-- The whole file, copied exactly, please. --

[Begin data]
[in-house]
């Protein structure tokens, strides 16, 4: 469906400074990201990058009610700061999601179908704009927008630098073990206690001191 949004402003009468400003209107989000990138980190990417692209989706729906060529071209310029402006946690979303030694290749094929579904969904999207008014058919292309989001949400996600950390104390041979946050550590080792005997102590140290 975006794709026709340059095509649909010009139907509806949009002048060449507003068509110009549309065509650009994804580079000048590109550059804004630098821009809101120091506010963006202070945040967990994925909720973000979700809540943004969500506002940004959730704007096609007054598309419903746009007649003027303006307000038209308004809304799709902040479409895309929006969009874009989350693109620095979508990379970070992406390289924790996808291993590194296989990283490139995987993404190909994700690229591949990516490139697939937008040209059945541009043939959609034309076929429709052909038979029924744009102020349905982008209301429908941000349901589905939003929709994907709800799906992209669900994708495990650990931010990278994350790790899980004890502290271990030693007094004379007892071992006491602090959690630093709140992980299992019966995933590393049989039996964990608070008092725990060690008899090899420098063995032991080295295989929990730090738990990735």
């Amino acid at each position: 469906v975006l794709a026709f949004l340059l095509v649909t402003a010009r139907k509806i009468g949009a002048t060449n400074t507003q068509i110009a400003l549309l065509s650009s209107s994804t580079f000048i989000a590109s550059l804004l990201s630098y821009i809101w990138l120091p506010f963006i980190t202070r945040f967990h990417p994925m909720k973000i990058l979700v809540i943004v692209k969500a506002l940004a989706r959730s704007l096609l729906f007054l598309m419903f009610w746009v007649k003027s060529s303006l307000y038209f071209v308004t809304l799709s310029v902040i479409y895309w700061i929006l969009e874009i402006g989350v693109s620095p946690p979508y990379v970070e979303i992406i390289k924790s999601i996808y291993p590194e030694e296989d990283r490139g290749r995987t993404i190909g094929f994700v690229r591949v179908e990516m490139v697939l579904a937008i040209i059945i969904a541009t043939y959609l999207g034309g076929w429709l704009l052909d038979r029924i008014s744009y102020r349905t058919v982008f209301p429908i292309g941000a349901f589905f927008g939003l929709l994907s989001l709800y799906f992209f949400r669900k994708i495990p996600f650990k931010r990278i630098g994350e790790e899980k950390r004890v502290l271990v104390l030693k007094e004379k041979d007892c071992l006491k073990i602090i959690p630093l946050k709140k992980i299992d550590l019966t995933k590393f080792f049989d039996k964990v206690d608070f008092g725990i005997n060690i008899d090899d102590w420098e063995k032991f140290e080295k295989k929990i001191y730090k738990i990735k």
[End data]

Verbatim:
[in-house]
């Protein structure tokens, strides 16, 4: 469906400074990201990058009610700061999601179908704009927008630098073990206690001191 949004402003009468400003209107989000990138980190990417692209989706729906060529071209310029402006946690979303030694290749094929579904969904999207008014058919292309989001949400996600950390104390041979946050550590080792005997102590140290 975006794709026709340059095509649909010009139907509806949009002048060449507003068509110009549309065509650009994804580079000048590109550059804004630098821009809101120091506010963006202070945040967990994925909720973000979700809540943004969500506002940004959730704007096609007054598309419903746009007649003027303006307000038209308004809304799709902040479409895309929006969009874009989350693109620095979508990379970070992406390289924790996808291993590194296989990283490139995987993404190909994700690229591949990516490139697939937008040209059945541009043939959609034309076929429709052909038979029924744009102020349905982008209301429908941000349901589905939003929709994907709800799906992209669900994708495990650990931010990278994350790790899980004890502290271990030693007094004379007892071992006491602090959690630093709140992980299992019966995933590393049989039996964990608070008092725990060690008899090899420098063995032991080295295989929990730090738990990735």
């Amino acid at each position: 469906v975006l794709a026709f949004l340059l095509v649909t402003a010009r139907k509806i009468g949009a002048t060449n400074t507003q068509i110009a400003l549309l065509s650009s209107s994804t580079f000048i989000a590109s550059l804004l990201s630098y821009i809101w990138l120091p506010f963006i980190t202070r945040f967990h990417p994925m909720k973000i990058l979700v809540i943004v692209k969500a506002l940004a989706r959730s704007l096609l729906f007054l598309m419903f009610w746009v007649k003027s060529s303006l307000y038209f071209v308004t809304l799709s310029v902040i479409y895309w700061i929006l969009e874009i402006g989350v693109s620095p946690p979508y990379v970070e979303i992406i390289k924790s999601i996808y291993p590194e030694e296989d990283r490139g290749r995987t993404i190909g094929f994700v690229r591949v179908e990516m490139v697939l579904a937008i040209i059945i969904a541009t043939y959609l999207g034309g076929w429709l704009l052909d038979r029924i008014s744009y102020r349905t058919v982008f209301p429908i292309g941000a349901f589905f927008g939003l929709l994907s989001l709800y799906f992209f949400r669900k994708i495990p996600f650990k931010r990278i630098g994350e790790e899980k950390r004890v502290l271990v104390l030693k007094e004379k041979d007892c071992l006491k073990i602090i959690p630093l946050k709140k992980i299992d550590l019966t995933k590393f080792f049989d039996k964990v206690d608070f008092g725990i005997n060690i008899d090899d102590w420098e063995k032991f140290e080295k295989k929990i001191y730090k738990i990735k």